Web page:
ROME (Reuters) - Italian Prime Minister Matteo Renzi’s center-left Democratic Party (PD) won regional elections in Calabria and Emilia Romagna on Sunday but an exceptionally low turnout suggested growing disillusion among many voters.
After years of economic crisis that has created hardship among a growing number of Italians, the lackluster turnout was a clear warning sign for Renzi as he faces pressure to push through potentially unpopular financial belt-tightening.
Renzi, who scored a record victory in European elections in May, claimed another win but acknowledged that large numbers of voters had stayed away. “The turnout was bad, the results were good. A clear 2-0,” he said in a tweet on Monday.
“Slap in the face from abstentions,” read the headline in the Corriere della Sera, Italy’s biggest daily newspaper.
In the central region of Emilia Romagna, traditionally a stronghold of the left, PD candidate Stefano Bonaccini won 49 percent with the support of the leftist Left Ecology Freedom party.
However, turnout was just 40 percent, down from 65 percent at the previous election, with many voters apparently put off following the resignation in July of center-left governor Vasco Errani in a fraud scandal.
In the southern region of Calabria, PD candidate Mario Oliverio won more than 61 percent with the support of smaller leftist and centrist parties. Turnout was 44 percent against almost 60 percent last time.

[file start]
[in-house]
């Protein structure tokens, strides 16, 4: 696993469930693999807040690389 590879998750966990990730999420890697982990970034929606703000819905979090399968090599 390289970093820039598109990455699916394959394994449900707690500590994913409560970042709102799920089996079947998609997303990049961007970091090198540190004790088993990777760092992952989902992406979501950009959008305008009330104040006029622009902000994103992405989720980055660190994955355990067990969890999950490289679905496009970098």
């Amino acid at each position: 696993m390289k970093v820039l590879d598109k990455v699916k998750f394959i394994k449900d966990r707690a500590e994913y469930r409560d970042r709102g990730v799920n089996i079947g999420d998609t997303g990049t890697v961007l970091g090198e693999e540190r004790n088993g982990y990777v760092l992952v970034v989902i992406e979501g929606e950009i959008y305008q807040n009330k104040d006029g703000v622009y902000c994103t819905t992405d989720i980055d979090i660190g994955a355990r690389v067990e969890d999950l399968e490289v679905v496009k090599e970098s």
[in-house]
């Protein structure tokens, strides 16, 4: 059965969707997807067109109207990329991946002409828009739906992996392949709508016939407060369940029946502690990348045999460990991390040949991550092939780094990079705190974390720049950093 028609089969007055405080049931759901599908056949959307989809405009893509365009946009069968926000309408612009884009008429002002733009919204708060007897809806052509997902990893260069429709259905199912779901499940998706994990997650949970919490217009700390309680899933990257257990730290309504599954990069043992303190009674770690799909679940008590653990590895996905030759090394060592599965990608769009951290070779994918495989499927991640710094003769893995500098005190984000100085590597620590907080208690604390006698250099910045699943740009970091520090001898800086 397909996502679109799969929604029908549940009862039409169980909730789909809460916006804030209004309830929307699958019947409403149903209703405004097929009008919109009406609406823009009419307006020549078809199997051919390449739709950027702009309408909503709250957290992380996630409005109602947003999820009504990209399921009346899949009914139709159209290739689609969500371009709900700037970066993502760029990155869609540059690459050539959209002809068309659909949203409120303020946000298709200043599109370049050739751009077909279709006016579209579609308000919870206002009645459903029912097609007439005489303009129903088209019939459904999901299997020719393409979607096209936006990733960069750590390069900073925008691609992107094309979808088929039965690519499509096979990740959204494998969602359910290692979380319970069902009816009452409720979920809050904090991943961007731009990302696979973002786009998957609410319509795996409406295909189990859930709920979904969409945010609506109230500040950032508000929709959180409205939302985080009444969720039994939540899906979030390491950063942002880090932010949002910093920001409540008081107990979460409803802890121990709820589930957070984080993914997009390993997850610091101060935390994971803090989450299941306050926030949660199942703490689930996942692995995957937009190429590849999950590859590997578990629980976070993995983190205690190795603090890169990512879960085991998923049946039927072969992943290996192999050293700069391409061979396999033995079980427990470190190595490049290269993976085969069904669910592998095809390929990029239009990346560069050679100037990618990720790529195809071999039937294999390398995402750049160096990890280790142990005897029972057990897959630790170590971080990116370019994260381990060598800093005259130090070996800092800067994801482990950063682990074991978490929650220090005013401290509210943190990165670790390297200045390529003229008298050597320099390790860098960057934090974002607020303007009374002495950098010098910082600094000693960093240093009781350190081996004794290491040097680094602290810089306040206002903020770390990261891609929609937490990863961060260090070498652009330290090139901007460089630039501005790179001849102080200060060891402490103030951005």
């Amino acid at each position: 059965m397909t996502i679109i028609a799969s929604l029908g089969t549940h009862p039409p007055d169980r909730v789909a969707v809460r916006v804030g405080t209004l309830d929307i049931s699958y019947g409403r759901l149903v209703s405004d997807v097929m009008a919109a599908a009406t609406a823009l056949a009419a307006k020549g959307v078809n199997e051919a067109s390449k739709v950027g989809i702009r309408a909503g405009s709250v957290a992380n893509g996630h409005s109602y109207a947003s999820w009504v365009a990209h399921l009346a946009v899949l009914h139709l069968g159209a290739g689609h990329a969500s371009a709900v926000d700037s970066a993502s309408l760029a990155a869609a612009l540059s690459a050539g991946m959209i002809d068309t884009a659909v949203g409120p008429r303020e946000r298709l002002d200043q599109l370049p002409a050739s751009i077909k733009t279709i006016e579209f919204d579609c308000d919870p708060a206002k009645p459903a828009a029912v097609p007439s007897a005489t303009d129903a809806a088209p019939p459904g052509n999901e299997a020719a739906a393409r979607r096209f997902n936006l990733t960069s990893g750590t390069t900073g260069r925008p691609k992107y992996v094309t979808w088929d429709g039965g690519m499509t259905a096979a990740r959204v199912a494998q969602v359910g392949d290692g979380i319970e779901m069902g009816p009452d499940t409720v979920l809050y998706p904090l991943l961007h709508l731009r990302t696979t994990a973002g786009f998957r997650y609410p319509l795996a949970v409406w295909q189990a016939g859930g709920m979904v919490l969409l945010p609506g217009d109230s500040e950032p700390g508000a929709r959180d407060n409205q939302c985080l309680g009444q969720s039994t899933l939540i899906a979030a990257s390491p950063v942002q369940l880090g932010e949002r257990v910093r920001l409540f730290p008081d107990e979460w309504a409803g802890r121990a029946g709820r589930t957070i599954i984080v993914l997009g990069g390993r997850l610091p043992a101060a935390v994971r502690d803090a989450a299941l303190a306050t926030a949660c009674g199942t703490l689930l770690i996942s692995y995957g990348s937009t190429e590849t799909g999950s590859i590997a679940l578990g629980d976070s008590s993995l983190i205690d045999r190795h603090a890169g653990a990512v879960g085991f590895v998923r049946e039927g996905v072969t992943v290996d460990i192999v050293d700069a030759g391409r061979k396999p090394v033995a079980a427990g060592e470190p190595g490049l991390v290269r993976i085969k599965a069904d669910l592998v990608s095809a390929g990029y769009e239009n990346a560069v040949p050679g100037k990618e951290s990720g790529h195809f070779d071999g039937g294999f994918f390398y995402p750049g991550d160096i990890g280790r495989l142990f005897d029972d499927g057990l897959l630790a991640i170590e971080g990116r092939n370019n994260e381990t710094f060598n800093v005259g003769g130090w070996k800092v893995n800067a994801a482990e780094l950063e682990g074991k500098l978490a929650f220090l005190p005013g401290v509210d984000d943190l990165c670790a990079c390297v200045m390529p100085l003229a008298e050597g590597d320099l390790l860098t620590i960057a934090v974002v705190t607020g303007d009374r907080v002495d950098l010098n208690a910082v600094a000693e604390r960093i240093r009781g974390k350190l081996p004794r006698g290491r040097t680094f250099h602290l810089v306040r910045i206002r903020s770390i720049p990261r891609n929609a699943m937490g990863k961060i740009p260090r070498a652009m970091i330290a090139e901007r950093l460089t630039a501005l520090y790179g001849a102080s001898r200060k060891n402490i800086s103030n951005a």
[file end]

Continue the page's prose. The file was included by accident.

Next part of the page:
In Emilia Romagna, the anti-immigrant, anti-euro Northern League party - which campaigned in a center-right coalition including ex-prime minister Silvio Berlusconi’s Forza Italia, did better than expected, winning nearly 20 percent of the vote, while Forza Italia took 8 percent.
Matteo Salvini, the 41-year-old who has shaken up the Northern League since the resignation of founder Umberto Bossi in a 2012 finance scandal, said the result was “stupendous” and would help the party break out of its northern base.
“It’s a result that allows me to go across Italy, from north to south because I want to get to 51 percent of the electorate,” he told RAI state radio.
The anti-establishment 5 Star Movement led by former comic Beppe Grillo took just 13 percent, underlining the decline it has suffered since its triumph in last year’s general election.
In Calabria, the center-right coalition led by Forza Italia came second with almost 24 percent, while the 5-Star Movement took under five percent.
Editing by Mark Heinrich